World Bank berates Beirut port management, calls for major overhaul after deadly blast
A new independent Port Authority must be created to replace the Temporary Committee, World Bank says
The deadly explosion at Beirut’s port should be the catalyst for a long-overdue reorganisation of the poorly managed port in Lebanon's capital, the World Bank said.
More than 200 people died on August 4 in one of the largest non-nuclear blasts in recent history.
It caused between $3.8 billion and $4.6 billion in damages, including $350 million at the port alone, wrote the World Bank on Tuesday, in a 40-page note that highlighted decades of inefficiency.
The assessment is titled “Reforming and rebuilding Lebanon’s port sector: lessons from global best practices”.
Caretaker prime minister Hassan Diab resigned following days of intense public pressure and his successor Saad Hariri is struggling to form a Cabinet as politicians fight to control key ministries.
The tragedy came as Lebanon was already reeling from its worst economic crisis, with triple-digit inflation rates and severe devaluation of its currency, as well as the effects of the coronavirus pandemic.
The investigation into the causes of the blast, which is widely viewed as resulting from the unsafe storage of thousands of tonnes of ammonium nitrate for seven years at the port, has been slowed by the refusal of several high-ranking politicians to be questioned by an investigative judge.
The current port sector model, "with its opaque governance and lack of accountability, was one of the underlying factors that contributed to the tragedy”, reads the note.
Established at the end of Lebanon’s 15-year long civil war in 1990, a “Temporary Committee” is responsible for spending the port’s revenues and specifying work needs.
The Temporary Committee is not a legal entity, operates with little governmental oversight and does not publish balance sheets or financial statements.
Despite its name, the Temporary Committee remained in place for decades because political parties could never agree on a board of directors.
Like all government bodies, it must reflect the country’s main religious groups to respect Lebanon’s sectarian power-sharing system. This often slows down or blocks important nominations. Government critics also say that the opacity created by this system acted as a convenient smokescreen for corruption.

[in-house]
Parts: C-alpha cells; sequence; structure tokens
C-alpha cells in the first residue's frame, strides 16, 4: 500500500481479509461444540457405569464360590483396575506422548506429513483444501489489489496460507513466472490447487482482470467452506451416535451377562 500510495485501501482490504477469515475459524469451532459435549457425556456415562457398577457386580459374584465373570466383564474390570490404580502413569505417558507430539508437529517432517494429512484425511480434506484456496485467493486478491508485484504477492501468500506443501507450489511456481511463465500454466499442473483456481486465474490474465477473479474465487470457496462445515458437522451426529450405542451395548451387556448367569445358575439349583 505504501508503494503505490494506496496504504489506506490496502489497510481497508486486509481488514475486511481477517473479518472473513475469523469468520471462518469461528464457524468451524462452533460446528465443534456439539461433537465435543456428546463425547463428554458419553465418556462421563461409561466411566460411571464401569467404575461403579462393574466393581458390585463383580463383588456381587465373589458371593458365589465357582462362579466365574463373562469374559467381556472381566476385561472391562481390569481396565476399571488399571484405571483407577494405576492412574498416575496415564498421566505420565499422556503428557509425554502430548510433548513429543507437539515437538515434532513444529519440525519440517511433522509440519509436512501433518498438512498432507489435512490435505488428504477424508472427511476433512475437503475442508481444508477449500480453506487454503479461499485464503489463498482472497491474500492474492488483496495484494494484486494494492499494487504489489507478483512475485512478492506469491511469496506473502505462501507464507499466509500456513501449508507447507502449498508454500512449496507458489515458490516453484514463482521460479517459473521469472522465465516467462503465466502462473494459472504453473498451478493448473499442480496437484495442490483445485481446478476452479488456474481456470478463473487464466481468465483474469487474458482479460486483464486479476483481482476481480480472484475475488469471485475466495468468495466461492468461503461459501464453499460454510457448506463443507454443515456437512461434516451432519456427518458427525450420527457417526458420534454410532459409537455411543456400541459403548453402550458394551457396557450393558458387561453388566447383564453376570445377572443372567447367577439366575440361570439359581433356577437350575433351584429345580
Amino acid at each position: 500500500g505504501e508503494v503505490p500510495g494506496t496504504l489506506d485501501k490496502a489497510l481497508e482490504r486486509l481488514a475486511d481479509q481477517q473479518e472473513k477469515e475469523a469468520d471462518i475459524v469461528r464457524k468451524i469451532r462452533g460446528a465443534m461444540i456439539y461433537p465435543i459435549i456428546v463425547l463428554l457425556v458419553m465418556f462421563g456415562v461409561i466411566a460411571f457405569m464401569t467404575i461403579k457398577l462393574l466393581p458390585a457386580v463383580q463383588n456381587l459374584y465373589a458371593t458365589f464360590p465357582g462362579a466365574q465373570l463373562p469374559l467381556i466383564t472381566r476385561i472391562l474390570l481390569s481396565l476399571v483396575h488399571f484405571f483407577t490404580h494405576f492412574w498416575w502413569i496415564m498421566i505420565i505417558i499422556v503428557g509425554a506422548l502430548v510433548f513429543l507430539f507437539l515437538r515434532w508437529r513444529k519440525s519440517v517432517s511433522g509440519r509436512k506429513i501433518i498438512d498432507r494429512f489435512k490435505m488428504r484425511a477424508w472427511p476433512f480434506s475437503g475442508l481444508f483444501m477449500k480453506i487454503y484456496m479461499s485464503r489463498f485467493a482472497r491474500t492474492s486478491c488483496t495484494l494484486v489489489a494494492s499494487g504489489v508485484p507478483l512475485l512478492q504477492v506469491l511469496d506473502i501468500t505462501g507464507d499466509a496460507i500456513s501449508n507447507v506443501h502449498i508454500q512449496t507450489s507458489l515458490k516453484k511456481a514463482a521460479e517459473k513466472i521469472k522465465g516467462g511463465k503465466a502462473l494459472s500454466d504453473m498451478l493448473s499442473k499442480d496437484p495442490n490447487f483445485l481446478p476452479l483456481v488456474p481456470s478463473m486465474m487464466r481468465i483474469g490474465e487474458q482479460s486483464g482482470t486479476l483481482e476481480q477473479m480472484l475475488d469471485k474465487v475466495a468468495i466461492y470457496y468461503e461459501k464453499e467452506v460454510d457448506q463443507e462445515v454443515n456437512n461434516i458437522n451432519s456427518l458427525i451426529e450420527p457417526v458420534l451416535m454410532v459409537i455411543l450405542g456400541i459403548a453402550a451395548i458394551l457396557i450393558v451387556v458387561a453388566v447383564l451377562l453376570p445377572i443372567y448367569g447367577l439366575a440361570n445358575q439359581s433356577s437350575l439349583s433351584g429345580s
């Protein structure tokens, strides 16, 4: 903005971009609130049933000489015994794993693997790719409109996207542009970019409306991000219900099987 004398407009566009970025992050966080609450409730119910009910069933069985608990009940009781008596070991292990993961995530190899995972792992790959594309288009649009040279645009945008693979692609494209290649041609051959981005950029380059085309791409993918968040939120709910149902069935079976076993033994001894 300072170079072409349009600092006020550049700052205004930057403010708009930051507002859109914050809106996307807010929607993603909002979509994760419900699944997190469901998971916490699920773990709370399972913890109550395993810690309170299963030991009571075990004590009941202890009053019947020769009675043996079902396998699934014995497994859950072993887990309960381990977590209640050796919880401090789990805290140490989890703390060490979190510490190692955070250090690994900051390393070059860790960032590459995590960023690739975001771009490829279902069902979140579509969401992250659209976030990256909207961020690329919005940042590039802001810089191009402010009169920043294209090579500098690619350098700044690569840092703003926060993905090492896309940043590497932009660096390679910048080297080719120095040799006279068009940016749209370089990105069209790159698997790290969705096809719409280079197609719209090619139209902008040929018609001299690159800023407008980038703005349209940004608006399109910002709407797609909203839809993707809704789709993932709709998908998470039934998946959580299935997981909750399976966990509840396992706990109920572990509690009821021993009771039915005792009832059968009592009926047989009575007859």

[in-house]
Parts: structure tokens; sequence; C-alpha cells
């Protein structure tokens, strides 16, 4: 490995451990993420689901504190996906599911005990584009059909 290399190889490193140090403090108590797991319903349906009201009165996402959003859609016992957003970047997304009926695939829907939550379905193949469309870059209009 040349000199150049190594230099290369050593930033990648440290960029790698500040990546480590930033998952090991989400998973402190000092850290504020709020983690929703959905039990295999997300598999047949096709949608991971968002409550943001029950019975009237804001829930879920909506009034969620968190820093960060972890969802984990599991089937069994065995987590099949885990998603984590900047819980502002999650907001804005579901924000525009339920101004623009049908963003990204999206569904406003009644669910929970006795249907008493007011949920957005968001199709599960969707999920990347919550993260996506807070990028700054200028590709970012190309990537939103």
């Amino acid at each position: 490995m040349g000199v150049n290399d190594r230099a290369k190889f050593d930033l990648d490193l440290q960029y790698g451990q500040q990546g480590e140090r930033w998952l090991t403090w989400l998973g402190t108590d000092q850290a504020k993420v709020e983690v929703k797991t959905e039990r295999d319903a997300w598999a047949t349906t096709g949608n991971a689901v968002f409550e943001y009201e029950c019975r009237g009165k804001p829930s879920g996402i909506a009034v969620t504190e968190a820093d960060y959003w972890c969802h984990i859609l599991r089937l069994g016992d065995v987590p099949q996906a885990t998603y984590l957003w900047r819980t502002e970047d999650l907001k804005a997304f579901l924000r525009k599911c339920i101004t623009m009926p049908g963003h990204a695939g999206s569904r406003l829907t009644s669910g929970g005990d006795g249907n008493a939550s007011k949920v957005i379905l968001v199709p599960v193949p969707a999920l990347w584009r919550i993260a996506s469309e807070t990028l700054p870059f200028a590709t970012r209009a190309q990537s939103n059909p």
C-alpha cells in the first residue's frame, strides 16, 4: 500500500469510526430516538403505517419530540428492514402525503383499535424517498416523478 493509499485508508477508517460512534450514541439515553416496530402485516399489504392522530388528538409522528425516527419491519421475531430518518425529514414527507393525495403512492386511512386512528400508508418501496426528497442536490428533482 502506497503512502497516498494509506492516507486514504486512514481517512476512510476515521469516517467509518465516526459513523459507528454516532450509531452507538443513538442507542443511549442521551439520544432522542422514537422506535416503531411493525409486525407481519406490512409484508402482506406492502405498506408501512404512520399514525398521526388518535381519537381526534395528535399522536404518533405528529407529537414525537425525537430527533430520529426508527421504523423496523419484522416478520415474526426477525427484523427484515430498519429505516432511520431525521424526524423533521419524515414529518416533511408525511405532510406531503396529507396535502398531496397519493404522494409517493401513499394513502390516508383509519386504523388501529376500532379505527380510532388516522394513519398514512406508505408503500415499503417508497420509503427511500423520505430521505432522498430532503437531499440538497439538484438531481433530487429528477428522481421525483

“The absence of a real port authority, coupled with mismanagement by the Temporary Committee have involved serious governance, transparency, and accountability issues” writes the World Bank. “This has also resulted in a lack of focus on socio-economic development, a lack of planning, poor safety and declining efficiency of operations.”
The port of Beirut “is the main gateway for the external trade of Lebanon, but it has failed in the key role as an enabler of economic development in the country”, added the World Bank.
As a result, Lebanon’s ports are among the least competitive in the Middle East.
The World Bank reported that after the August explosion, shipping lines and the operator of the container terminal realised productivity was down by around 50 per cent due to maintenance issues on cranes.
Spare parts had been destroyed by the blast, and the private operator of the container terminal does not have the required financial autonomy to acquire new ones due to the nature of its contract with the Temporary Committee, the note explained.
The port’s mismanagement has been compounded by the inefficiency and opacity of Lebanese customs, which is comprised of two rival institutions, the Higher Council for Customs and the Customs Directorate. The adoption of a new Customs law, which has already been drafted, should be a priority of the new Hariri government, said the World Bank.
The head of the Customs Directorate, Badri Daher, was charged and imprisoned along with dozens of lower and mid-range officials after the blast. Multiple media reports have said Mr Daher was aware that dangerous chemicals were stored at the port. President Michel Aoun has refused to dismiss him without a formal Cabinet vote.
To restore trust, the World Bank recommended that a new independent Port Authority be created to replace the Temporary Committee. The Port Authority should conduct transparent nominations and publish annual independent audits. Parliament should pass a Port Law that would clearly identify the mandate of the government bodies overseeing the port. Only then can basic infrastructure be rebuilt, with a transparent bidding process. This, in turn, necessitates establishing an anti-corruption commission and enacting a modern public procurement law.
Lebanon should rebuild its port as a public-private partnership along the model of major world ports such as Rotterdam, New York, Singapore and Tangiers Med, wrote the World Bank. Under this model, the port authority acts as a regulatory body and as a landlord, while port operations are carried out by private companies. This model has historically mobilised significant private sector investments in ports worldwide, with an average of $200 million per operation, according to the World Bank.
Lebanon should avoid privatising its port, a rarely used model that could hinder the government’s ability to steer its development and create a local monopoly, according to the World Bank. When The National met members of the Temporary Committee back in August, they said that, in practice, they managed the port like a private company.
Ignoring this roadmap could exacerbate existing vulnerabilities, generate further crises and delay meaningful change, warned the World Bank.
Updated: January 5, 2021 09:59 PM